AskDefine | Define hoplite

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From ‘heavily armed foot-soldier’, from ‘arms, armor, weapon’. Compare Latin hoplomachus ‘gladiator’.




  1. A heavily-armed infantry soldier of Ancient Greece.


Extensive Definition

The hoplite was a heavy infantryman, the central element of warfare in Ancient Greece. The word hoplite (Greek , hoplitēs) derives from hoplon (, plural hopla, ) meaning an item of armour or equipment, thus 'hoplite' may approximate to 'armoured man'. Hoplites were the citizen-soldiers of the Ancient Greek City-states. They were primarily armed as spear-men and fought in a phalanx formation.
Warfare in ancient Greece appears, for the most part, to have consisted of set-piece battles between independent city-states. The hoplite was an effective solution to this situation. A city-state could not afford a professional and/or standing army, so battles had to be fought by the citizens themselves. The tactics and techniques used in battle therefore had to be simple enough to be quickly mastered. Since the equipment was provided by the individual hoplite, it had to be affordable by an average citizen. The hoplite probably first appeared in the late seventh century BC. In the early Classical Period most battles appear to have primarily involved clashes of opposing phalanxes; tactics were simple and casualties relatively low. Towards the end of the classical period more sophistication seems to have occurred, culminating in the 'new model' army of the Ancient Macedonian Kingdom.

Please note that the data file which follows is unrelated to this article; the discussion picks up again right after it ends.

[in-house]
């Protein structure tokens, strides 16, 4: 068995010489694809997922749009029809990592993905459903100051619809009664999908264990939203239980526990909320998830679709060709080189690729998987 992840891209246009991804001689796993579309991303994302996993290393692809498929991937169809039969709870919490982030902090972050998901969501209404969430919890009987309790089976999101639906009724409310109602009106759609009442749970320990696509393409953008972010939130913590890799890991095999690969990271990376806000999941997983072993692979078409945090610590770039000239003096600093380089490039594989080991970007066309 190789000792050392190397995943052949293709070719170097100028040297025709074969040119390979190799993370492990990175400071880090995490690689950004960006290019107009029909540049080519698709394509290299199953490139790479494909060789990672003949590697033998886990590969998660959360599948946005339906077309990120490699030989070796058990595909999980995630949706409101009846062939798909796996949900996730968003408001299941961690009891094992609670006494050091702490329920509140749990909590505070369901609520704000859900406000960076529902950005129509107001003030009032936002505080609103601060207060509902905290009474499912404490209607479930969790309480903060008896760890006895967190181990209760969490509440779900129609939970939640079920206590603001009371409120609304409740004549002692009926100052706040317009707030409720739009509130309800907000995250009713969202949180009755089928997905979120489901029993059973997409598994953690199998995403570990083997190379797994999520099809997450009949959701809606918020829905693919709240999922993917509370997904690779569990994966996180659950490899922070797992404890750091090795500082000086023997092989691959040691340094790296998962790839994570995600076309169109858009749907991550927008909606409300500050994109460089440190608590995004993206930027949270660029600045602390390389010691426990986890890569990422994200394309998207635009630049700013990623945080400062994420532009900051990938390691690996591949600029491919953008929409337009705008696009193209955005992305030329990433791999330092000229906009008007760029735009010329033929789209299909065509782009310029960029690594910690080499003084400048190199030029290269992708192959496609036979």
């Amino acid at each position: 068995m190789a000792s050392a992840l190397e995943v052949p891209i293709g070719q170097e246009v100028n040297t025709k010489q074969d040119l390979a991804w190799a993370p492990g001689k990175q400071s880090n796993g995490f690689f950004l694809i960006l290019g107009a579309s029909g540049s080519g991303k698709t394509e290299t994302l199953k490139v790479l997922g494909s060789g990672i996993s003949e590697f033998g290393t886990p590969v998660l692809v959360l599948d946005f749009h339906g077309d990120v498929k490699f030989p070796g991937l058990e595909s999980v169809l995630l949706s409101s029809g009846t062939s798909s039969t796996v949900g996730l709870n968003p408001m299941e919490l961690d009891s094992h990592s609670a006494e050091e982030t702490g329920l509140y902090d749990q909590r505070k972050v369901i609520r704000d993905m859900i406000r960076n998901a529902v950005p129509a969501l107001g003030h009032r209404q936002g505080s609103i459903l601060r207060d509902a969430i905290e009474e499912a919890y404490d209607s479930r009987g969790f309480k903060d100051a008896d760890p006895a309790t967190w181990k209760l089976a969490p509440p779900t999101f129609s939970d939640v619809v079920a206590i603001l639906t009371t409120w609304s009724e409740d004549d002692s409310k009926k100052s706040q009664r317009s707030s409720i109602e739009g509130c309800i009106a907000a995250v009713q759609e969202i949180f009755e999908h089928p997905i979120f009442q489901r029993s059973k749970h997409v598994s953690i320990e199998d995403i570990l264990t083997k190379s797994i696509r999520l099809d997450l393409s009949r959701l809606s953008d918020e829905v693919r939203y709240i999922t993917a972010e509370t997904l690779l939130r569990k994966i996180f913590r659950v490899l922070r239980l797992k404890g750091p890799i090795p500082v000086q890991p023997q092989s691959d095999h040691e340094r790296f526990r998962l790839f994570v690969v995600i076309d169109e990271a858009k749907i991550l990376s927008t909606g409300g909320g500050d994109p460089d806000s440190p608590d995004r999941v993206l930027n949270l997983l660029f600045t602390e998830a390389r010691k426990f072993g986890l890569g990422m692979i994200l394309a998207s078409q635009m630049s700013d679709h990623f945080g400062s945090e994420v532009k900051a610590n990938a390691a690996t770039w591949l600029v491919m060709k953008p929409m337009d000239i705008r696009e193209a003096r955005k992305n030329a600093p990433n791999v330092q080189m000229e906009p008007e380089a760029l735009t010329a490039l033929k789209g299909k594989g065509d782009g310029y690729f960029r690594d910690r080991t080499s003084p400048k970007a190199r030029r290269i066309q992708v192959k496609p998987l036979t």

Almost all the famous men of ancient Greece, including philosophers and playwrights, fought as hoplites.. The most well-known hoplites were the Spartans, who were trained from childhood in combat and warfare to become an exceptionally disciplined and superior fighting force.


Each hoplite provided their own equipment. Thus, only those who could afford such weaponry fought as hoplites; as with the Roman Republican army it was the middle classes who formed the bulk of the infantry. Equipment was not standardised, although there were doubtless trends in general designs over time, and between city-states. Hoplites had customized armour, and possibly family symbols on his shield. The equipment might well be passed down in families, since it would have been expensive to manufacture.
Hoplites generally armed themselves just before battle because the equipment was so heavy - the total weight of the hoplites' armour was around 22-27 kilograms (50-60 pounds). A hoplite typically had a bronze breastplate (muscled armour), a bronze helmet with cheekplates, as well as greaves and other armour. The design of the helmets used varied through time. The Corinthian helmet was standardised, and was a very successful design. The crests on the helmet differed for each city-state. The Thracian helmet had a huge visor to further increase protection. In later periods, linen breastplates called linothorax were used, as they were tougher and cheaper to make. The linen was 0.5 cm thick. Hoplites carried a circular shield called an aspis (often referred to as a hoplon) made from wood and covered in bronze, measuring roughly 1 meter in diameter. This medium-sized shield (and indeed, large for the time) was made possible partly by its shape, which allowed it to be supported on the shoulder. It spanned from chin to knee and was very heavy. It weighed 8-15 kg (17.6 - 33 pounds)